Thursday, April 05, 2007

Strangely Duplicated

I think avoidance of duplication is one of the most important maxims to follow in software development. Martin Fowler wrote in Refactoring, "By eliminating duplicates, you ensure that the code says everything once and only once which is the essence of good design". I could've sworn he also wrote, "all information in a system should be represented in one place", but I can't find that quote anywhere. Anyway, I would argue that it is more than just good design; it's essential if one wants to avoid problems.

Duplication was a problem I pointed out in some code recently. A design decision was made that is quite simply mind-boggling.
Here's the scenario: The application runs desktop/web which share business objects. A huge dummy object (discussion in itself) contains all input UI values. For desktop, the UI is refreshed based on the values in the UI object after validation on that object occurs. For web, a message pops up (someone else's decision) rather than the UI being refreshed.
So the decision was made that for the desktop, we merely reload the values (after validation may change them in the dummy object) into the UI. Simple enough. For the web, we add an additional giant object that contains the before and a copy of the after values. And for every single variable in the dummy UI object that is validated (>500) there is a separate method that:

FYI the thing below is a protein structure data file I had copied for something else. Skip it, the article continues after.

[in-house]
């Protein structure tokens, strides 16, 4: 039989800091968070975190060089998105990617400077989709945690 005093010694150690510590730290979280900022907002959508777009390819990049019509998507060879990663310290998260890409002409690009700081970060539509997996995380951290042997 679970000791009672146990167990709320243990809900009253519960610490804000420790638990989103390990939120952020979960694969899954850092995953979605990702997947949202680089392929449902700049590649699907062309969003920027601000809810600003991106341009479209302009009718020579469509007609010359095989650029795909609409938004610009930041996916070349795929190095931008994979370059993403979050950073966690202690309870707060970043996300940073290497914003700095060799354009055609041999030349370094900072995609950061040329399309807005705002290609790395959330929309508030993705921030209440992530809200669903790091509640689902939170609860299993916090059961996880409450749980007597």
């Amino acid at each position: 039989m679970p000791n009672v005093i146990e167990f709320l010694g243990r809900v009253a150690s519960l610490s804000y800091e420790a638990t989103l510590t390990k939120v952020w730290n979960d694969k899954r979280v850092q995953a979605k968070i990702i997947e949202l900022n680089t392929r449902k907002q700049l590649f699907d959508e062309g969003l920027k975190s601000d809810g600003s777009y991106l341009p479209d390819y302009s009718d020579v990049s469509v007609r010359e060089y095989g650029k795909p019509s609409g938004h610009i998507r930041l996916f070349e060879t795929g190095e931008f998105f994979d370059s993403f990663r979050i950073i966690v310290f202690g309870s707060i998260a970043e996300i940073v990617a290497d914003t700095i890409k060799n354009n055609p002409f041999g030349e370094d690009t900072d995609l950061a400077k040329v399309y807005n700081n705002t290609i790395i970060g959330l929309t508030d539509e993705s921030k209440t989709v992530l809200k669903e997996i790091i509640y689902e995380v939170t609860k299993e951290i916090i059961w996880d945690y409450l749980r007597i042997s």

• Caches the original value

  • Sets the new value (if necessary)

  • Stores the new and old value along with a string indicating the name of the variable.

When asked why this was done, the initial reply was merely because the web "shows a user message rather than simply changing the variable on screen". When asked why it couldn't simply compare against the values in the UI object, the reply was essentially the same ("it needs to show a message"). In addition, the coder mentioned that the new data structure (with the duplicated data) could be a place to add additional functionality (can you say "YAGNI"?).

I pointed out (rather casually) these problems:

  • Duplication of data.

  • Forces the developer to remember to include a method copying the algorithm above for every new validation rule (which I already forgot to do once, prompting the discussion).

  • The above algorithm is duplicated ad infinitum.

The response was that this is merely my opinion, but I personally think it transcends opinion. If data is ever to be duplicated, there should be a very good reason for it because duplicated data opens the door for corrupt data - you may as well count on it.
In this case, not only is there no reason, one wonders how such a solution could even be contrived.

Anyway, this highlights 2 important red flags in the software development process:

  • Data duplication.

  • Multiple methods with near duplicate code.

IMO, if you see the former, your design needs correcting. If you see the later, figure out how to combine the code into a single method. If that's not possible, your design needs correcting.